Fantasy stories and exciting, beautiful cities go together like a horse and a carriage (to quote that famous song). But how to go about the business of creating one?
The short version is: watch/read your favorite fantasy film/series/book, add a bit of ancient or medieval flavor to it (a visit to the museum or an evening spent with Discovery Channel help), stir and voila. Your very own fantasy city, ready to go. – Or so it seems.
When I started writing Gods of War, most of it was about wide-open spaces vs the confines of the Valley. Since I grew up, and still live, close to the mountains, it was more or less talking from experience. I added a small miner city that was destroyed in the first book and that, too, was easy, because I only had to describe it from the outside.
I’m not, by any definition of the word, a city girl. I try to avoid going to Munich (the closest and biggest city to where I live) at all costs. Cities are big and confusing and full of people who either ignore you, bump you, or try to steal from you (as you can see, I’m a real fan). And all of a sudden (okay, by the third book), my plot has forced me to create a city where most of the story-line from Ummana takes place.
Since Ummana is a city of trade, it had to be grand. Because it’s a city of money, it also had to have a despicable, shady side. Casto’s involvement with it demanded it also be dark and threatening, but for the sake of Sic and Daran, there had to be light as well.
So I sat down and started thinking. A city by the sea, divided by a river. That makes sense. Most of the big, successful cities in history were located at some kind of waterway. Ostia Antica, Venetia, Hamburg, Troy, Crete (okay, not a city, but an island, but still, the water argument holds)…
Then I had to come up with the general structure and the buildings and, again, I stole from reality. I nicknamed Ummana the “Twin Cities”, indicating that both halves of it mirror each other. The idea with all the bridges, I got from Venetia. The blinding white walls of the houses, I took from Greek villages. Ummana is located in an area with a sunny, hot climate, so I could play around with the concept of houses with open spaces and lots of patios as part of the architecture, which was kind of fun after writing about the sturdy houses in the Valley, whose main purpose is to keep their inhabitants warm and safe from the cold.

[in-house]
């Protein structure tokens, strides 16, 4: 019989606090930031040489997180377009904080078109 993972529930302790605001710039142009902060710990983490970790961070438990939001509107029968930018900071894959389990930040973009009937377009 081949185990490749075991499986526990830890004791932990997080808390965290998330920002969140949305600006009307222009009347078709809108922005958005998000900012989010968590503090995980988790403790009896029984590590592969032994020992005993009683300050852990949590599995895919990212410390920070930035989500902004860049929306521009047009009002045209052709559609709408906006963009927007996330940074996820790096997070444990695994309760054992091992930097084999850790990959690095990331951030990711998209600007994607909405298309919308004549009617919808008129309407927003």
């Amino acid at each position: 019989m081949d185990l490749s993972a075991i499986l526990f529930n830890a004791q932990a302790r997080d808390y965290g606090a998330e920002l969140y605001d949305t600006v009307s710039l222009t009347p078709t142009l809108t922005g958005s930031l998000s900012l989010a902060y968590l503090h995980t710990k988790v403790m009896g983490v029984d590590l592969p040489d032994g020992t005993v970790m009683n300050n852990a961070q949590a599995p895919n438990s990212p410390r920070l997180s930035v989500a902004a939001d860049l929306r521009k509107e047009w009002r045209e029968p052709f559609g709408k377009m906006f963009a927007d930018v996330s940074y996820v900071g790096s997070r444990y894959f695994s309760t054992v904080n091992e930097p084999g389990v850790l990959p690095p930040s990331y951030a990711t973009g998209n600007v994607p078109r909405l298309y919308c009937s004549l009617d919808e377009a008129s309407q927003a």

Once I had Ummana set up in my head, only the palace was left to build. It’s set on an island in the middle of the city and I wanted it to be another mirror of the city itself, a bit like a Russian doll. At the heart of the palace, there’s the royal wing where Casto and the others take up quarters, and the throne room, where Casto is crowned king. In my imagination, the palace is like the heart of the city, from which all the impulses, good and bad alike, come that propel the plot forward. In the first two books, Casto and Love and the Stubborn, I followed a comparatively tranquil pace, concentrating on the relationship between Casto and Renaldo, because I needed their dynamics firmly established for the following books. But, as every hayseed knows, life in the city is faster, more brutal, and terribly exciting. As is the story in Ummana. I hope you enjoy it.
In war, loss is the price of victory, and the cost of love is sometimes pain.
After Renaldo and Casto finally celebrate their marriage, the time has come for revenge against the followers of the Good Mother who tried to kill Casto—though this time, the Gods of War won’t use bloodshed to take Medelina.
As a member of the Confederation of the Plains, Medelina answers to Ummana, the head of the alliance… and Casto is heir to the throne of Ummana. Accompanied by their most capable mercenaries, Canubis and Renaldo travel to Ummana to make Casto king.
They’ll face the Council of Elders, Lord Aran, Casto’s father, and Princess Anesha, Casto’s sister—none of whom are happy about the king’s return. For Casto, the city is a reminder of a terrible childhood, and Renaldo can only helplessly watch his beloved fight a seemingly hopeless battle.
Through trickery and political scheming, vengeance against the Good Mother is finally within their grasp—but their success might be bittersweet. Not everyone will return to the Valley with Casto and Renaldo.
Xenia Melzer is a mother of two who enjoys riding and running when she’s not writing stories. She doesn’t like beer but is easily tempted by a Virgin Mojito. Or chocolate. Truffles are especially cherished, even though she doesn’t discriminate. As a true chocoholic, she welcomes any kind of cocoa-based delight.
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